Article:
20. says

    That macro shot of fava beans is just awesome, Sylvie! I mostly cook radish with its leaves..make flat breads..but don’t like it raw..never 🙂

  21. says

    I adore radishes both raw and cooked. We started sauteing them and putting them on sandwiches. This looks so divine. I would eat it as a meal any night of the week.

  22. says

    The first time I had fava beans was in Malta few years ago, in one of their traditional soup. Since then, every spring I try to get as much as possible. Last year I even froze the green one so I can use throughout the year.
    I have to try sauteed radishes, I’ve always eaten them raw.
    Wonderful dish and the photos are outstanding!

  23. says

    I like the pairing! I actually like Radish both cooked and raw. In India, we get a different kind of Radish and that we most serve at cooked and very rarely as raw in salad.
    oh btw.. i loved your styling for the contest and yes, I did Liked yours 🙂

  24. says

    I’ve never heard of sauteeing radishes. We always eat them raw in our house, but this is definitely something to try. I always love your delicious salads Sylvie. By the way, I adore that last photo, of the beans. Beautiful!

  25. says

    Hi Sylvie, such a fun project. I wish you much luck! Your photos are always beautiful. Love radishes in fact I got some this week at the farmers market. Love fava as well but never paired them together!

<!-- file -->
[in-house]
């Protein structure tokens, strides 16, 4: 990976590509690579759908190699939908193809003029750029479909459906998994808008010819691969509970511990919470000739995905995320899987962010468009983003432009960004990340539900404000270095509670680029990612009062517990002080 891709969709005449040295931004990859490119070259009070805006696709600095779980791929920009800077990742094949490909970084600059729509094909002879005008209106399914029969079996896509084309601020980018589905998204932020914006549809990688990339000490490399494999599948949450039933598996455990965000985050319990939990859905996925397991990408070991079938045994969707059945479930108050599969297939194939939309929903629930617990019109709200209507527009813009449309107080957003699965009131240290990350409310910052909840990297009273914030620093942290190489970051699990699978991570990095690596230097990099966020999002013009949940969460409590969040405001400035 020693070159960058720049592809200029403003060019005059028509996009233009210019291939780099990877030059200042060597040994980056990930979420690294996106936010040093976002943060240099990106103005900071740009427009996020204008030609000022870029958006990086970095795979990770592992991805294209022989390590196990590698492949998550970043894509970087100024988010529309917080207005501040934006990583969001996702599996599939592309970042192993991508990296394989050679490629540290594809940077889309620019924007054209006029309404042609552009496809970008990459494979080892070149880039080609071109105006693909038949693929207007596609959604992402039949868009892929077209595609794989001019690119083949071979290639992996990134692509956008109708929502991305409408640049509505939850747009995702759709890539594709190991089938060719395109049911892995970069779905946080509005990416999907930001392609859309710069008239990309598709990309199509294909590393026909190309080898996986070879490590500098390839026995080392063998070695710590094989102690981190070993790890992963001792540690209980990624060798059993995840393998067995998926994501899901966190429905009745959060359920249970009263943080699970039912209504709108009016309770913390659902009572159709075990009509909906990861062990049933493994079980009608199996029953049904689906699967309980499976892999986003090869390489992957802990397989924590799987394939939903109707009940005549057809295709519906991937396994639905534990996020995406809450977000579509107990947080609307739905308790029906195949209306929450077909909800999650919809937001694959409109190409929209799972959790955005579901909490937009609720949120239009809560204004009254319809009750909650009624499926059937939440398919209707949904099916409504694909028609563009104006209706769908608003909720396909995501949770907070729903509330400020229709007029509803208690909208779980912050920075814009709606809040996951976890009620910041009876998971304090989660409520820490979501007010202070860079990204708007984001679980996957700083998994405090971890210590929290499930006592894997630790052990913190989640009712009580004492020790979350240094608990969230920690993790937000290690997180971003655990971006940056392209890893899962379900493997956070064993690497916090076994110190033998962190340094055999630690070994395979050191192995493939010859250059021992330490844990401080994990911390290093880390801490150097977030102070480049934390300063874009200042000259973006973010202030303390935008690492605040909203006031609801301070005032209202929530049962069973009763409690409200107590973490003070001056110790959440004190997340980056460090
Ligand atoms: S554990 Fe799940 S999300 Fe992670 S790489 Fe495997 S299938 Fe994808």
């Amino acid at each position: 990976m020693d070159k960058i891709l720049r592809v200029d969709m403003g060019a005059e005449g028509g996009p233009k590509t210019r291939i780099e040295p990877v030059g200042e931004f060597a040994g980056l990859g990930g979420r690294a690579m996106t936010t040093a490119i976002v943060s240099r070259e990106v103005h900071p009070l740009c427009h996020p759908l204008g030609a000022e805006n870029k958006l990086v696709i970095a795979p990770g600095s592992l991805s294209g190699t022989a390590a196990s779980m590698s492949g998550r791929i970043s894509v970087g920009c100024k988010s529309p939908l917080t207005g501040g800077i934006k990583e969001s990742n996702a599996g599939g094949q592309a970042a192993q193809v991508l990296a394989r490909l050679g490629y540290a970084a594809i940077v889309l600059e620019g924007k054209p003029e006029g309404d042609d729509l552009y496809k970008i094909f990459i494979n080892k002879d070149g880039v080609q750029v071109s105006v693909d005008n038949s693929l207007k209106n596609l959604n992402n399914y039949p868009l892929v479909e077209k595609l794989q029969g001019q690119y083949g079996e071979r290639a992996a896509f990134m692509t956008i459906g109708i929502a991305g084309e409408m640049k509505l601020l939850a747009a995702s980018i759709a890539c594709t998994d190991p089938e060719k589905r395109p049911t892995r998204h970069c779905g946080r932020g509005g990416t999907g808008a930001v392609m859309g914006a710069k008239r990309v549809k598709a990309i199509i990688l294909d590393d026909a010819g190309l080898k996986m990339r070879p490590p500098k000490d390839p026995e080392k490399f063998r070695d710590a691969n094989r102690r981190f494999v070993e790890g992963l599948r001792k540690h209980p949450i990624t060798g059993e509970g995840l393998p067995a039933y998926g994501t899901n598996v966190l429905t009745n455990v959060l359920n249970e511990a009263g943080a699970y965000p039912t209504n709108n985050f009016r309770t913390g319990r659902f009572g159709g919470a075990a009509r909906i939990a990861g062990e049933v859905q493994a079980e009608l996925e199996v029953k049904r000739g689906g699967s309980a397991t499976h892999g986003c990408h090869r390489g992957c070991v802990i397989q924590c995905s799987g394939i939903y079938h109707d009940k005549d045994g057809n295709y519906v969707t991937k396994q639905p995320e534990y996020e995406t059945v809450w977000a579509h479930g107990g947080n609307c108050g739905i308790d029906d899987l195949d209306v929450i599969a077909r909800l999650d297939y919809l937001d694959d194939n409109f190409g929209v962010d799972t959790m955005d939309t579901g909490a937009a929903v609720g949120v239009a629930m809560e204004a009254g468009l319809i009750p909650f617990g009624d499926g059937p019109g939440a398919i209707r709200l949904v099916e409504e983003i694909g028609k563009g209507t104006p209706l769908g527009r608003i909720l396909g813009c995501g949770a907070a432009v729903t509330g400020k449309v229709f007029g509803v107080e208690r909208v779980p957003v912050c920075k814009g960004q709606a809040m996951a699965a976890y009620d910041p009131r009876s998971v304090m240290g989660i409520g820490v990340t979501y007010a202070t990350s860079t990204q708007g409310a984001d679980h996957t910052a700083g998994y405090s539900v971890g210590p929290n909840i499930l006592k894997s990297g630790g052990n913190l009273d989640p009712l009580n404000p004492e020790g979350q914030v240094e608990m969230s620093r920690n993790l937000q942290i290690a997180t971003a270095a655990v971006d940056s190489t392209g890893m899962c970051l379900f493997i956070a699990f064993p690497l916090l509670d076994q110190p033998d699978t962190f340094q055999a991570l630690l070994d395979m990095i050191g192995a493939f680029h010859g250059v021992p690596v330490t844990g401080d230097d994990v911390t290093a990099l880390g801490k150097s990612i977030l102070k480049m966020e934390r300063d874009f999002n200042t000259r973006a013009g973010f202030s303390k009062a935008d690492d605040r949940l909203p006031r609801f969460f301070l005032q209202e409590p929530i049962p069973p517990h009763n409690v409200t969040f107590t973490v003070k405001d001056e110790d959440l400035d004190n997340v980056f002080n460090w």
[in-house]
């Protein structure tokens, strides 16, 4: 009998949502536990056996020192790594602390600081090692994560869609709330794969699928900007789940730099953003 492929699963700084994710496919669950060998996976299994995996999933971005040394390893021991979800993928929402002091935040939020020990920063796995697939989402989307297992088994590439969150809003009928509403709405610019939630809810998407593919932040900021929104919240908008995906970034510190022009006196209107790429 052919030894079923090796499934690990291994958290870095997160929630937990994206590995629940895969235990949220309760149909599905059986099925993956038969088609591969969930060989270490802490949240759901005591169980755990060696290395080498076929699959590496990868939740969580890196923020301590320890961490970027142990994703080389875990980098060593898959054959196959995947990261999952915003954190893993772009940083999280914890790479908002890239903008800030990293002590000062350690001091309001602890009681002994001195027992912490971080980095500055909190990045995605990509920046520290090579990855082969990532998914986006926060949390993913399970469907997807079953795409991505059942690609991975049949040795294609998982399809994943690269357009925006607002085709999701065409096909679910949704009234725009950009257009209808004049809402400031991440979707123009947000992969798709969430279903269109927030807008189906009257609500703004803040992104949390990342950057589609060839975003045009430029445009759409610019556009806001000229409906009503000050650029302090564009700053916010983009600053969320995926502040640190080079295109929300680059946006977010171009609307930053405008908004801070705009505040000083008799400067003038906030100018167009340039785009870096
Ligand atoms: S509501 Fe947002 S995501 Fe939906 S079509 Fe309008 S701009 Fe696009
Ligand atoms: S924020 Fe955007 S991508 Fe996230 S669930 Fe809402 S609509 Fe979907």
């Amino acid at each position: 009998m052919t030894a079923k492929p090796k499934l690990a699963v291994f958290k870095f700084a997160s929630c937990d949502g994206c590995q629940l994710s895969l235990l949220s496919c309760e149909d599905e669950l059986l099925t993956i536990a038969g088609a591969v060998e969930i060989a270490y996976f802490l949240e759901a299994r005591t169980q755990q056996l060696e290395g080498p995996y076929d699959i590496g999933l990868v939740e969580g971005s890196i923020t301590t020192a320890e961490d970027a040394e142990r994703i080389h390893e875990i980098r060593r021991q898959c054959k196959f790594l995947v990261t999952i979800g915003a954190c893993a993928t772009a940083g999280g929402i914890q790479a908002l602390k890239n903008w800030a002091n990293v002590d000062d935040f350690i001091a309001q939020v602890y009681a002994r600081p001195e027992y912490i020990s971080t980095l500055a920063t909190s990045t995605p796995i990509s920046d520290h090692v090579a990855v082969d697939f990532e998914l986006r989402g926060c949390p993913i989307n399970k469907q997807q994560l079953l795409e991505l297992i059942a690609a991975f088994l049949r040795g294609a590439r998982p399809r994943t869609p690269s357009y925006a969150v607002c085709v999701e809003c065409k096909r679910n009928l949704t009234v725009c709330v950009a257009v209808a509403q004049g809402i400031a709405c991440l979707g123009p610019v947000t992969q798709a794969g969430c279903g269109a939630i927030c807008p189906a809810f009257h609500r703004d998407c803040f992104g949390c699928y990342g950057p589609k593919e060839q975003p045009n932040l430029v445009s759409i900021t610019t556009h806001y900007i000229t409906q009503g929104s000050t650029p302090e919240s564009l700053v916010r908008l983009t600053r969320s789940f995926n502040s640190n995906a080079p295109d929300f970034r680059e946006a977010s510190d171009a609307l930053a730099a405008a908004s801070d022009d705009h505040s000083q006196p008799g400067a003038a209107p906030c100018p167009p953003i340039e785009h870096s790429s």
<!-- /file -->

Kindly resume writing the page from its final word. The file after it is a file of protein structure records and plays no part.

26. says

    I have never had radishes cooked… only raw. I don’t know why I never thought to do more than just slice them and put them on a salad!

    • says

      I grew up eating raw radishes dipped in table salt 🙂 But I’m game to try them sauteed…such a beautiful dish!!! Hope you’re having a wonderful Sunday~

  27. says

    Radishes are a vegetable I never thought of or even know it was possible to eat cooked. I recently discovered how tasty they are cooked. So happy to have found your recipe, can’t wait to try it. Thanks for sharing!

  28. says

    I’ve only tried pickled radished but this recipe seems fresh and delicious and I’m really loking forward to make it

  29. says

    You are right – I have never thought to cook radishes! But now you have me pondering whyever not?? I do adore broad beans – all that podding and re-podding for so little end product – but what a tasty reward. I love the photos, and I can’t wait to try the dish!

  30. says

    Hi Sylvie, I came back to say that after seeing this post I went and bought radishes especially to saute them :-). I also bought green radishes, they are a little firmer. I made several sauteed salads with them already – they taste great! Thanks for sharing this recipe :-). Yet one more delicious idea from you 🙂